24 March 2006

Commercial Space Travel?

Riding Space Mountain at Disneyland? Bah! Tourists will now travel to the final frontier for real thrills.

Two years after the first privately financed spaceflight jump-started a sleepy industry, more than a dozen companies are developing rocket planes to ferry ordinary rich people out of the atmosphere.

Several private companies will begin building their prototype vehicles this summer with plans to test-fly them as early as next year. If all goes well, the first tourist could hitch a galactic joy ride late next year or 2008 — pending approval by federal regulators.

Unlike the Cold War space race between the United States and Soviet Union that sent satellites into orbit and astronauts to the moon, this competition is bankrolled by entrepreneurs whose competition could one day make a blast into space cheap enough for the average Joe.

Over the past few years, three tourists have paid a reported $20 million each to ride aboard a Russian rocket to the orbiting international space station.

Prospective prices for the next round of personal spaceflights aren't quite so astronomical — a seat aboard one of the yet-to-be-built commercial spaceships will fetch between $100,000 to $250,000. Space entrepreneurs expect the price tag to drop once the market matures.

Instead of days in space, the commercial spaceships under development will only reach suborbital space, a region about 60 miles up that is generally considered the beginning of the rest of the universe.

Since the private spaceships lack the speed to go into orbit around Earth, the flights are essentially up and down experiences — lasting about two hours with up to five minutes of weightlessness.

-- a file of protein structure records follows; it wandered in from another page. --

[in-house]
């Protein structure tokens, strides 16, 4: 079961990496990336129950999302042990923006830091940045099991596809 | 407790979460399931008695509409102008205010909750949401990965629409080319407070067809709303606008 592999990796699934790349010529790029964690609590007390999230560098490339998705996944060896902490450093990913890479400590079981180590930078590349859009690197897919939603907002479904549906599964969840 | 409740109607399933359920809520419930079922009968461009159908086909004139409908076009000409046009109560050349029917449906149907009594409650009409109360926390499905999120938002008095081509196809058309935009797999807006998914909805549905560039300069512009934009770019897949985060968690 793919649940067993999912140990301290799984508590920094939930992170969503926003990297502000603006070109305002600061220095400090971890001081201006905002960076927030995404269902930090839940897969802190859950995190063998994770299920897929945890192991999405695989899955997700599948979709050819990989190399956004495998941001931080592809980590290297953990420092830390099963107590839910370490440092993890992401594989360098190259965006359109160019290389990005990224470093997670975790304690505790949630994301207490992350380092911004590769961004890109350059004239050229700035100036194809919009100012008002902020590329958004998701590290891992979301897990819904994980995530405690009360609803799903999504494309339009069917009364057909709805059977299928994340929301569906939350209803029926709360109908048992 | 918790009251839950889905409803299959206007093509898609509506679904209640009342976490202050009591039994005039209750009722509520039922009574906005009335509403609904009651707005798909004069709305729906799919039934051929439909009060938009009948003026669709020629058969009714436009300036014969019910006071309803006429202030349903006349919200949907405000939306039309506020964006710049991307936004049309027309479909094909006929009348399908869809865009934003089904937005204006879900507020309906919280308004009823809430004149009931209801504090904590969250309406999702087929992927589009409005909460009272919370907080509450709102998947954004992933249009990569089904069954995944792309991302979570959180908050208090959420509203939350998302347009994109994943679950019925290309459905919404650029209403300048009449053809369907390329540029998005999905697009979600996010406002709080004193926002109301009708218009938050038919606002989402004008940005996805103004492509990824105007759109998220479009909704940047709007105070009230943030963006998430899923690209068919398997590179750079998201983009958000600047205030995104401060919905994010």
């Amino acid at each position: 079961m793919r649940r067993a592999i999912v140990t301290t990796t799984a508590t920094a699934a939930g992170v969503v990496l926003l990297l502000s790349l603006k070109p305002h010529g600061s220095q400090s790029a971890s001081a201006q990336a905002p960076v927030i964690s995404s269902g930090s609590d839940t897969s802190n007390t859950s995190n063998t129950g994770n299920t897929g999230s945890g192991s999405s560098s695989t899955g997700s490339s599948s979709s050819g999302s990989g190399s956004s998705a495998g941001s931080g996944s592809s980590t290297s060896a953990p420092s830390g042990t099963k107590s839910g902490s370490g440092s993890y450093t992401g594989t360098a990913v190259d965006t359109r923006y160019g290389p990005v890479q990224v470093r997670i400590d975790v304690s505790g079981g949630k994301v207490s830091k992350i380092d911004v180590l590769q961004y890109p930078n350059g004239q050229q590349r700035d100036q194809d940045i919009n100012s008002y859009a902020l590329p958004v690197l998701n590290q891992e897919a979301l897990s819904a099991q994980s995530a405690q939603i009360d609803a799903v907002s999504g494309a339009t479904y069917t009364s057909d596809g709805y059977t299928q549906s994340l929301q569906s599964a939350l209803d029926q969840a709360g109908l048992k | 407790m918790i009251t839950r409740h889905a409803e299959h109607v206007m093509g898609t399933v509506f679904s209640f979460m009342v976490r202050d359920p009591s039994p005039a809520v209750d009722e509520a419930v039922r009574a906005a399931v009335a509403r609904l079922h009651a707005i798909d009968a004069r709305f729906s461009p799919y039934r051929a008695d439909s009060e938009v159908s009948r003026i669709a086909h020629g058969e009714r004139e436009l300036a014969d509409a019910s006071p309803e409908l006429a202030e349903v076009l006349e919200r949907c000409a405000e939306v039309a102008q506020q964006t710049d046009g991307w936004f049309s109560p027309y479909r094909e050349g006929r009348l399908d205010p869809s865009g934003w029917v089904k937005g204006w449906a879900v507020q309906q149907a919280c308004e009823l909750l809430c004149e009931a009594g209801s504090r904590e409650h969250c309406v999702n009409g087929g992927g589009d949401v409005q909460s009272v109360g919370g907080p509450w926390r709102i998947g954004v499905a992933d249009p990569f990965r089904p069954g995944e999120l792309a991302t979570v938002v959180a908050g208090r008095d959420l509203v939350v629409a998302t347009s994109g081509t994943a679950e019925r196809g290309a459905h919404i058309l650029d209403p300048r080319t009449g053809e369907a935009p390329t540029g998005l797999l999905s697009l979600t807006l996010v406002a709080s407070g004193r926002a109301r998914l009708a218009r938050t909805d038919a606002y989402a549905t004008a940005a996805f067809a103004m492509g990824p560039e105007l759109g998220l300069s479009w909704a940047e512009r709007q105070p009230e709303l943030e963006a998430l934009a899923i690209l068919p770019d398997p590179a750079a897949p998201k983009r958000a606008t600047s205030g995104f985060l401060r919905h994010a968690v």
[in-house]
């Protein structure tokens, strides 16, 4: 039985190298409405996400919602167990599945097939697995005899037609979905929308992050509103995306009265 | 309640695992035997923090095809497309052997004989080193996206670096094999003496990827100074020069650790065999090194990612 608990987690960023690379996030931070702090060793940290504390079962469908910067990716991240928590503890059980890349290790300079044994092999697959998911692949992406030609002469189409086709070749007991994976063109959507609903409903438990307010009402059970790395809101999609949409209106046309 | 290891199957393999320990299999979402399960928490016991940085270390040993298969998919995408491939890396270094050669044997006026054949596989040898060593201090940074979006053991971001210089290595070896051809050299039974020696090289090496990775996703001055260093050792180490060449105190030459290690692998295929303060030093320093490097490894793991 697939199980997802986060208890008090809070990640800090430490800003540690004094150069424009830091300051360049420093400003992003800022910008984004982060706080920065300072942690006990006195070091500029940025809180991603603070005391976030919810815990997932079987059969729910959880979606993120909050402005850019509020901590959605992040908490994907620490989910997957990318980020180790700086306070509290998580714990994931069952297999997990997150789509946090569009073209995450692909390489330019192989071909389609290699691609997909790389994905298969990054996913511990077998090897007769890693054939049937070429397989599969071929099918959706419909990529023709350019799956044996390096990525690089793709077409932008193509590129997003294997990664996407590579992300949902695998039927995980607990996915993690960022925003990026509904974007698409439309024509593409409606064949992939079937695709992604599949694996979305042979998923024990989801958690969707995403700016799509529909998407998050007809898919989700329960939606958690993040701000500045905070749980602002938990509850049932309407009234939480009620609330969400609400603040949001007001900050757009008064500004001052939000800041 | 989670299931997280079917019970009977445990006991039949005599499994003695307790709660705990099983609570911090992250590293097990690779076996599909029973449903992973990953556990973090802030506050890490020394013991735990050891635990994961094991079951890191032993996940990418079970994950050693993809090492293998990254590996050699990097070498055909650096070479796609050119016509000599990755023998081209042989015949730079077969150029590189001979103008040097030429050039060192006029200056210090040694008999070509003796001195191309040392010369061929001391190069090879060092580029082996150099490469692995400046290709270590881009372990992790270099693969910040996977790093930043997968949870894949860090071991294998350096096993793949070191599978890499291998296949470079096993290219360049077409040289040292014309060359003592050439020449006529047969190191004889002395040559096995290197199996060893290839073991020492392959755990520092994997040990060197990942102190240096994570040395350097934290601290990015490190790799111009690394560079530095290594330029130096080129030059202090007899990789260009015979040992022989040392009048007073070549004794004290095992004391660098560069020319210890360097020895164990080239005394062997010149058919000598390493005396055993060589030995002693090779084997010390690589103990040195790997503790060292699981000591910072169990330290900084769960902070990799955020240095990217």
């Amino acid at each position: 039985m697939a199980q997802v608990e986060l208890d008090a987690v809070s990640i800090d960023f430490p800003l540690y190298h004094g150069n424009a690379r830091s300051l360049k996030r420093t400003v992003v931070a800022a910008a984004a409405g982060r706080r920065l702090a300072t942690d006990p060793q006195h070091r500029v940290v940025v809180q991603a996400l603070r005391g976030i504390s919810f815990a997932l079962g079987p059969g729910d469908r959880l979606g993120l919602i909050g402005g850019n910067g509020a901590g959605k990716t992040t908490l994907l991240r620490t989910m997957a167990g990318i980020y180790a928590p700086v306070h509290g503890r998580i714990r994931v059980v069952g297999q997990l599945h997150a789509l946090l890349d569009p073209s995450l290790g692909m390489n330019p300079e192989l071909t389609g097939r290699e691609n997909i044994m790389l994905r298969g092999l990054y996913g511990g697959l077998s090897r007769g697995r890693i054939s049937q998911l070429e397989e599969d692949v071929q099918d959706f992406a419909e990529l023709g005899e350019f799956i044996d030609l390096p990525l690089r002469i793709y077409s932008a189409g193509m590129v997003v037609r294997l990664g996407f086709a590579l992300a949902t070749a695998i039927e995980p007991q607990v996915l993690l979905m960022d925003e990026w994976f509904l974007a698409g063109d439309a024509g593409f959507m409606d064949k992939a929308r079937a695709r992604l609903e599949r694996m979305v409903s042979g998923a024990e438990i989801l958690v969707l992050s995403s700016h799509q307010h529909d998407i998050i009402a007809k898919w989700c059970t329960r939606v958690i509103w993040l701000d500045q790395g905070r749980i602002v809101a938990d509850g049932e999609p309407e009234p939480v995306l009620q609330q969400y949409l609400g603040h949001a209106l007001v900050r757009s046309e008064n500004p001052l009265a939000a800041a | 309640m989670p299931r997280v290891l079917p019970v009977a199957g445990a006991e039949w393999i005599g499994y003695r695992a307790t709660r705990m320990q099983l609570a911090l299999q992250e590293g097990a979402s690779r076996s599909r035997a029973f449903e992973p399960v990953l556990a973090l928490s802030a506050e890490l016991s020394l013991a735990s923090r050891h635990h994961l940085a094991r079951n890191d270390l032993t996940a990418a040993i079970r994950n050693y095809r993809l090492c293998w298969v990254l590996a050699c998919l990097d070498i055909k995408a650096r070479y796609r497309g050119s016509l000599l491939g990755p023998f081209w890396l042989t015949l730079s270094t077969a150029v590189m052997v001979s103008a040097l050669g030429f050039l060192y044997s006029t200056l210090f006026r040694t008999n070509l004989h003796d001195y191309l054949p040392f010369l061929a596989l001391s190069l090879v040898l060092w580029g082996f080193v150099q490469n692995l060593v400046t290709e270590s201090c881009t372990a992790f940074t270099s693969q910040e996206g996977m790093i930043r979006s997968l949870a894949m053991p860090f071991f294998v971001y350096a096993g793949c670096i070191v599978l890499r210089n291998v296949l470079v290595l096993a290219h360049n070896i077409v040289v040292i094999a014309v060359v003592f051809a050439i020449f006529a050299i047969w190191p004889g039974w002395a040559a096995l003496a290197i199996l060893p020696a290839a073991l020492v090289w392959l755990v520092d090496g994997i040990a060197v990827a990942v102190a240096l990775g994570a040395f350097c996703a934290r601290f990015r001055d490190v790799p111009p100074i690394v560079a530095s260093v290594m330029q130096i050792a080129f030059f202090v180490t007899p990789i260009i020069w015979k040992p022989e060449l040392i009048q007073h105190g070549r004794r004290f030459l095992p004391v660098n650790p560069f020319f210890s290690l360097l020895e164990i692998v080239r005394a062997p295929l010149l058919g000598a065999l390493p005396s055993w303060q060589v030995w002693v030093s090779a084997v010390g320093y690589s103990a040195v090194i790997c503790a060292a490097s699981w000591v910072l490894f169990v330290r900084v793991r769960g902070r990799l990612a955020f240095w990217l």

Read more.

10 March 2006

Etihad Airways announces more routes

Etihad will launch six flights a week to Terminal 2A at Paris' Charles de Gaulle airport from 1 June. The new service will offer a total weekly capacity of 1296 seats, and will further boost the cargo capacity into the European market.

The Abu Dhabi-based international airline will operate some of the world's most technologically advanced aircraft to Paris, including the modern Airbus A330-200, in a three Zone configuration, designed to offer high standards of comfort, luxury and style. The A330-200 can accommodate 216 Guests in the 3 Zones, 12 seats in Diamond, 24 in Pearl and 180 seats in Coral. - and offers a cargo capacity of 15 tons each way.

The new Dhaka route also follows Etihad Airways' ambitious plans to link Abu Dhabi to the world's most important commercial and cultural centres, and will provide a major service to the 350,000 Bangladeshi nationals based in the UAE.

Etihad will launch four flights a week to Dhaka from 3 May 2006, increasing to five per week from 5 June 2006. The new service will offer a total weekly capacity of 1,465 seats, and 15 tons of cargo, in each direction.

The new Casablanca route will start on 1 July 2006 and will operate four times a week. Guests will be able to enjoy the luxury of the Etihad Airways A330-200, configured to carry 22 Guests in Pearl Zone and 240 Guests in the Coral Zone.

Etihad's continued route expansion in 2006 means that by mid-2006 the Abu Dhabi-based carrier will be flying to 30 international routes. With Etihad's ambitions to fly to 70 destinations by 2010, these latest announcements show the luxury carrier well on schedule to meet that target.

New Travel Search Engine

Travelgrove announced their new breed of travel meta-search called "ultimatesearch", which allows customers to search for airline tickets from multiple vendors at once. The user sits back and waits a few seconds until Travelgrove's travel search engine spits out the best travel deals sorted by price. While this is just a beta test for airline tickets, Travelgrove has already announced to do this for all major travel products, car rentals, hotels, vacations and cruises.

The company believes in a one-stop solution for travellers, allowing for the best possible shopping experience online. Interestingly enough, there has been only little focus on search within the travel industry. Most bargain hunters have been checking the large consolidators such as Expedia and Travelocity. With travel search engines like Travelgrove hitting the market, the travel industry is bound to become much more transparent to the benefit of the consumers and the merchants that are willing and able to remain competitive.